BROOKLYN – Parallel universes do exist. Proof lay in the gathering, Tuesday night, of about 400 conservative Christians and Jews, fans of right-wing talk radio, who met to hear famous conservative talk show hosts speak about Israel at a party hall on the edge of famously progressive Park Slope.
It was an evening in which U.S. President Barack Obama was declared an enemy of Israel and university education a threat to clear thinking. It was a night of whipping up the pro-Israel enthusiasm of the faithful as devout Christians and Jews, poles apart religiously, united in passionate support of the Jewish state.
The event, billed as a rally titled “Together We Stand With Israel,” was organized by the Christian Salem Radio Network, which has two stations in New York, one Christian and one devoted to conservative talk radio. Under gilded coffered ceilings amid a surfeit of rococo touches at Brooklyn’s Grand Prospect Hall, usually home to lavish weddings, stars of the right − Dennis Prager and Michael Medved, Mike Gallagher and former Rep. Joe Walsh, with radio newbie but veteran comedian Joe Piscopo too − shared their views on Israel, the impossibility of peace with the Palestinians, the ineptitude of United States Secretary of State John Kerry (while mocking his Boston Brahmin accent), and the dangerous indoctrination Americans face when they go to college.
Audience members, who came from as far away as Montreal and New Jersey, were loudly enthusiastic. They energetically applauded the stars as soon as they ascended the dais and frequently thereafter, calling out “amen” throughout the gathering, which felt vaguely like a Christian tent revival even as the Orthodox Gershon Veroba wedding band played Jewish music.
Prager was, without a doubt, the night’s biggest draw.
Retired accountant Barry Herman drove in from Queens with his wife, Marilyn, and pal Phil White, paying $55 for each VIP ticket for the chance to meet and get a picture with Prager. Herman was also there to show his appreciation for the Christians who support Israel. “The left shows the most hatred of Israel,” said Herman, who is Jewish. “I’ve got to give these guys credit for supporting Israel. I’ll basically take the support wherever I can get it,” he said, while his wife surveyed the sushi table at the VIP reception preceding the panel discussion.
Prager said, during his opening remarks, that there is “cognitive dissonance” on the part of American Jews’ attitude toward American Christians. To a big round of applause, he said, “American Jews most fear Christians, who should be most trusted. They most trust the universities, which are their greatest enemies.”
He returned to the theme later. “The two great sources of danger” to America are “television and college,” said Prager to an adoring audience. Today “Columbia University is MTV with bigger words and the same nihilistic message.”
Each panelist easily established his conservative bona fides. “For the first time I can remember, we have a president who is an enemy of Israel,” said Illinois Tea Partyer Joe Walsh, who served one term in the U.S. House of Representatives and whose views on the Israel-Palestine conflict lie somewhere to the right of Naftali Bennett’s. The audience responded with a chorus of “amens.”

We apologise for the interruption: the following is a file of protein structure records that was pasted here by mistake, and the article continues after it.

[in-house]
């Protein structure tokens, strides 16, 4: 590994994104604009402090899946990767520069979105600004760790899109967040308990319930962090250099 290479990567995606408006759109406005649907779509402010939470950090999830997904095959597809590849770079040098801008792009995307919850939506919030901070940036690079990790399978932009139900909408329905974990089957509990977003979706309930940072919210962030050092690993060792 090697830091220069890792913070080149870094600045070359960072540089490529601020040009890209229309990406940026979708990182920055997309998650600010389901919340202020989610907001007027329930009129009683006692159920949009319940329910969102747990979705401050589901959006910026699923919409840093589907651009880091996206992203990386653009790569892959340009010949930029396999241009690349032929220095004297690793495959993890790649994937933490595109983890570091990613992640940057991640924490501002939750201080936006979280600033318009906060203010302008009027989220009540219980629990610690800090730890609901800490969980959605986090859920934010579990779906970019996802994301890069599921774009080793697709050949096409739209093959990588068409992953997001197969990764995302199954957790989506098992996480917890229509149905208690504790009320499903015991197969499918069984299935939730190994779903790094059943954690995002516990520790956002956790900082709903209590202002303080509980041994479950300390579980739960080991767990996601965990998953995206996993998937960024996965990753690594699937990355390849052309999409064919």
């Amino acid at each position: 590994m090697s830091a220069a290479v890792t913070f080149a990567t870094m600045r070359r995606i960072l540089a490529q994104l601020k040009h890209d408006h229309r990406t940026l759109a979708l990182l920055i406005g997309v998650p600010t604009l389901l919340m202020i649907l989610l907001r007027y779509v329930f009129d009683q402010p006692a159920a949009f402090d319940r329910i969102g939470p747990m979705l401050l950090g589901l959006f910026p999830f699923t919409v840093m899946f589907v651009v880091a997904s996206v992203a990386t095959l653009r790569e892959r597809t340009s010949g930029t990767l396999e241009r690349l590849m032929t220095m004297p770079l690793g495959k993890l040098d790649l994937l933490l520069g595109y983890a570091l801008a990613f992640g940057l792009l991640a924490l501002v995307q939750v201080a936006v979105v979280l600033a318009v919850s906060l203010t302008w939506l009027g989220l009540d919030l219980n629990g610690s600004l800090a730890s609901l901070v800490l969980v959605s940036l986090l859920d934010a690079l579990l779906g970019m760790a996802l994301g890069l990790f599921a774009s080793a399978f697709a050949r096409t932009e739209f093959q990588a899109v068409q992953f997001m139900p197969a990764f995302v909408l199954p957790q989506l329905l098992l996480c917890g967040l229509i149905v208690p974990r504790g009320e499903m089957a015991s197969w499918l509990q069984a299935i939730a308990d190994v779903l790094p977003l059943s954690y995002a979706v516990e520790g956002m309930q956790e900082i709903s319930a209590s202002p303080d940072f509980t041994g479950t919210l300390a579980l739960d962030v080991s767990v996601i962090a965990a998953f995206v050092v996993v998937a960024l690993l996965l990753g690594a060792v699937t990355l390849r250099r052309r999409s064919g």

“Even worse,” Walsh continued, “we have too many American Jews who are not prepared to stand with Israel. Every Republican understands there is a vacuum in the White House when it comes to Israel.”
To shouts of “yes, yes,” from the audience, Walsh continued, “the country is asleep. Too many people are ignorant and dependent. We’ve grown fat, lazy and stupid.” To more applause, he said, “we need to act like we’re at war.”
Michael Medved said, “Kerry appears to be giving it his all to be remembered as the worst secretary of state in history.” He and Piscopo later took turns imitating Kerry’s accent.
Rabbi Pesach Lerner, executive vice president emeritus of the National Council of Young Israel, helped Salem executives put the evening together, offering his help after hearing about the planned gathering when listening to a Joe Walsh program. The Christian broadcasters “mean well, but are not so connected to the Jewish community,” Lerner told Haaretz after the event, estimating that the audience was about two-thirds Christian.
The evening’s moderator, Kevin McCullough, who has shows on both the Salem network’s New York Christian station and its conservative channel, will soon depart for Israel, taking a group of Christians with him. “We want to make sure that their itinerary includes Judea and Samaria, Greater Israel,” Lerner said.
Di Willis had come to the event from the Upper West Side, where she attends a “messianic” congregation, led by a “rabbi” born Jewish “who came to the Lord,” she said. The church, “Shaar Adonai,” “is a mingling with the Jews,” said Willis.
As we spoke a tiny old lady, with a hand-lettered sign taped to her bag saying “Jesus Christ is the truth and the life where you will spend eternity,” interrupted to shake hands with everyone around her.
The plan, Lerner later told Haaretz, is to keep doing similar events around the country, bringing conservative radio hosts to Christian churches to talk about Israel. “It’s important to get more Americans to show more support for Israel. I don’t care who does it,” he said.
“The Christian community, the evangelical community is powerful, they’re voting, and they have endless amounts of numbers. Israel doesn’t have a lot of friends. Those who are friends we want to say ‘thank you,’ we want to make more friends and at the end of the day it’s good for Israel. That’s the only agenda here.”
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